In this lesson we show you how to do digital writes to the GPIO pins from python. If you do not already have a Beaglebone Black Rev C, you can order one HERE.
In order to do this lesson, we need to go back and review the pinout diagram from LESSON 1.
In Python, we reference pins by first specifying which header we want (P8 or P9) and then which physical Pin. For Example, to specify pin 12 on the left header, we would refer to it as “P9_12”. For digital output, we should use one of the pins above that is shaded green.
To talk to the GPIO pins in Python, we must first import a library. The latest versions of the Beaglebone Black Rev C. are shipping with the library already installed. If you have an earlier version, you need to update to the latest operating system. You can visit the beagleboard.org web site to download the latest operating system. If you get an error when you try and load the library, you know that either you have typed the command in wrong, or you need to update your operating system. In python to import the library you need to include the line:
import Adafruit_BBIO.GPIO as GPIO
Once you have imported the library, you then need to setup your pin as an output pin:
Now if you want to set that pin high you can use the command:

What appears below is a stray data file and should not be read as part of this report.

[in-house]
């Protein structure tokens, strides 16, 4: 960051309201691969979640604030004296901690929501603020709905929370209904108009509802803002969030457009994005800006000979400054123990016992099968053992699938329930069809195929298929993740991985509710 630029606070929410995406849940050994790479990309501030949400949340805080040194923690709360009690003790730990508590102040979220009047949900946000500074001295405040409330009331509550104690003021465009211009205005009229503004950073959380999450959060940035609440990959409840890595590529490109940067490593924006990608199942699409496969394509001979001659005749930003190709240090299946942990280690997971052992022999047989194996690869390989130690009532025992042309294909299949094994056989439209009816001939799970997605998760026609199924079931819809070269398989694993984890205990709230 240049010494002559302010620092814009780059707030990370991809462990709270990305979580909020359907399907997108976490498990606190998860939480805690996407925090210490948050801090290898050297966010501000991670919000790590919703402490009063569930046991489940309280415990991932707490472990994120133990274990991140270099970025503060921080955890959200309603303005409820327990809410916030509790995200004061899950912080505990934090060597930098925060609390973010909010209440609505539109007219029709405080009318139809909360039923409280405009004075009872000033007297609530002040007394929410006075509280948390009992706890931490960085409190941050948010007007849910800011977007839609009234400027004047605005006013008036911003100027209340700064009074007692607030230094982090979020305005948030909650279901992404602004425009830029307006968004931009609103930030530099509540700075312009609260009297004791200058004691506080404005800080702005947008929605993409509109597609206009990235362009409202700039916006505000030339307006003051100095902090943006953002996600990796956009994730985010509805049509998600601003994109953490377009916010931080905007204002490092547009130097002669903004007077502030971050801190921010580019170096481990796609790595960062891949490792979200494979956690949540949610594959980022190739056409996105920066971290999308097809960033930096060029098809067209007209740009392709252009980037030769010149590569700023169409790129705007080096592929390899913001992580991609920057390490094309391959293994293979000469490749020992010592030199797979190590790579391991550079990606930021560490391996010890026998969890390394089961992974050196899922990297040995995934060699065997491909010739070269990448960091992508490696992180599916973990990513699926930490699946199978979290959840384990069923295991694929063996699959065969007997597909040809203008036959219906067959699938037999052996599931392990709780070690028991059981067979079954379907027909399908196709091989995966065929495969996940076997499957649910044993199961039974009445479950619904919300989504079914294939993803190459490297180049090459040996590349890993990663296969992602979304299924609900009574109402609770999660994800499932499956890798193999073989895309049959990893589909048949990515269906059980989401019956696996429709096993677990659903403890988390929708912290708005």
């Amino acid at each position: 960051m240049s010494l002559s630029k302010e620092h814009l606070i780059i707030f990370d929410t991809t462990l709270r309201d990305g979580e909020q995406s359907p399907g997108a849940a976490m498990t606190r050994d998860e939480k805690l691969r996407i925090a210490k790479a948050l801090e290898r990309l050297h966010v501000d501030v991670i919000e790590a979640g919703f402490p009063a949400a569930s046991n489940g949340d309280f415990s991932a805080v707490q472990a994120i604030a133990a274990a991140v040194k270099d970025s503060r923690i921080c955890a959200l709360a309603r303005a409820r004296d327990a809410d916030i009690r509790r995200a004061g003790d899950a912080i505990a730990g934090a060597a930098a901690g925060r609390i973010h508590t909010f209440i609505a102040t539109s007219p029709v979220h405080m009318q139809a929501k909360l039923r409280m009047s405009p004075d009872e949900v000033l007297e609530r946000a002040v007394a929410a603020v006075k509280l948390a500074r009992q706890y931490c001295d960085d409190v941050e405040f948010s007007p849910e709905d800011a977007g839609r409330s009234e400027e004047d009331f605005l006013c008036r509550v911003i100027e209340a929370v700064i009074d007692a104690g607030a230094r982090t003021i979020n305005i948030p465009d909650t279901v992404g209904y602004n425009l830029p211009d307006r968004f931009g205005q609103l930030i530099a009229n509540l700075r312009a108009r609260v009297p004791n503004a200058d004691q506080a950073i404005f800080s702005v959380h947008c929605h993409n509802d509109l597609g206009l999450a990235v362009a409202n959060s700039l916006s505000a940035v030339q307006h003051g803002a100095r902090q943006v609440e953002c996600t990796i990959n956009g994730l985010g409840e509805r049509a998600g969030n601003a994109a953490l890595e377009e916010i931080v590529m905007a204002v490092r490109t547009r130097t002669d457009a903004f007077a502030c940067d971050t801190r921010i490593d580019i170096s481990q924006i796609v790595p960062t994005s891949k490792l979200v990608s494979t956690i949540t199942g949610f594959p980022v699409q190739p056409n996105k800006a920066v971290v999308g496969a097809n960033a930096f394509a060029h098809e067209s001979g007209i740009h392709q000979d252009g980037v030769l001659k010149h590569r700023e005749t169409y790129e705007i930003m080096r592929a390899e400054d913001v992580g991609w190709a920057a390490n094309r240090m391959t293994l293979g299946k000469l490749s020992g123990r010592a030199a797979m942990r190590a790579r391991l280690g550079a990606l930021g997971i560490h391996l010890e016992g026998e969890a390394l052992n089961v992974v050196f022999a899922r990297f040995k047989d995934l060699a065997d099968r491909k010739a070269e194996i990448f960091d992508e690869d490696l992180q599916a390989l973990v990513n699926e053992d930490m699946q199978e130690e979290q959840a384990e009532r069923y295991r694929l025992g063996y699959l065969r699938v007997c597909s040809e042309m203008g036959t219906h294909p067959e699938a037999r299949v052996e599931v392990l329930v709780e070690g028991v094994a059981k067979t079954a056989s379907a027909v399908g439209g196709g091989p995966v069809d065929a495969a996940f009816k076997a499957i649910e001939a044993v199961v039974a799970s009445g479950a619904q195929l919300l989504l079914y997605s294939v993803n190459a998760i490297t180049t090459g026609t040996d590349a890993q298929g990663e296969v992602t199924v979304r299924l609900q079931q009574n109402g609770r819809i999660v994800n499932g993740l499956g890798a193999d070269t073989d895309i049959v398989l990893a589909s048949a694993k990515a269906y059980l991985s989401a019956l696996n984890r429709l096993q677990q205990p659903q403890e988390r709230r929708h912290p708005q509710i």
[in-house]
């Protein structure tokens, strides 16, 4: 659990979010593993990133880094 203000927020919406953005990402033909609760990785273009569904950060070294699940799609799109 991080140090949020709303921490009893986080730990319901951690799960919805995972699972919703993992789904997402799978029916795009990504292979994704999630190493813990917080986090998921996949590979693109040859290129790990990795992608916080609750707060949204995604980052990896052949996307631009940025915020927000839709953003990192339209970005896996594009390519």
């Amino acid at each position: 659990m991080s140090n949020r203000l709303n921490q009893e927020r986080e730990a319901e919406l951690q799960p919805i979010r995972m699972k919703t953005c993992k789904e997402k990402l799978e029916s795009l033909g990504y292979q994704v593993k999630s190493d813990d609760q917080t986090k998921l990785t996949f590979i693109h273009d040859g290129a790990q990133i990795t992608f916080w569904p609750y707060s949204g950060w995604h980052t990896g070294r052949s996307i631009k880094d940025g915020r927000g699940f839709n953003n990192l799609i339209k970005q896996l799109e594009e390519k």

To set the pin low you can use the command:
After you are done working with the pin, you should “cleanup” to free the pin up:
These are all the commands you need in order to set the pin “HIGH” or “LOW”. Remember that in the High state, the Beaglebone Black outputs 3.3 Volts.
We can bring things together to make a simple program that will turn the pin on and off in three second intervals. Try and play around yourself with this code. Then try different GPIO pins.
import Adafruit_BBIO.GPIO as GPIO #import GPIO Library
outPin="P9_12" #set outPin to "P9_12"
GPIO.setup(outPin,GPIO.OUT) #make outPin an Output
from time import sleep #so we can use delays
for i in range(0,5): #loop 5 times
GPIO.output(outPin, GPIO.HIGH) # Set outPin HIGH
GPIO.output(outPin, GPIO.LOW) # Set outPin LOW
GPIO.cleanup() #Release your pins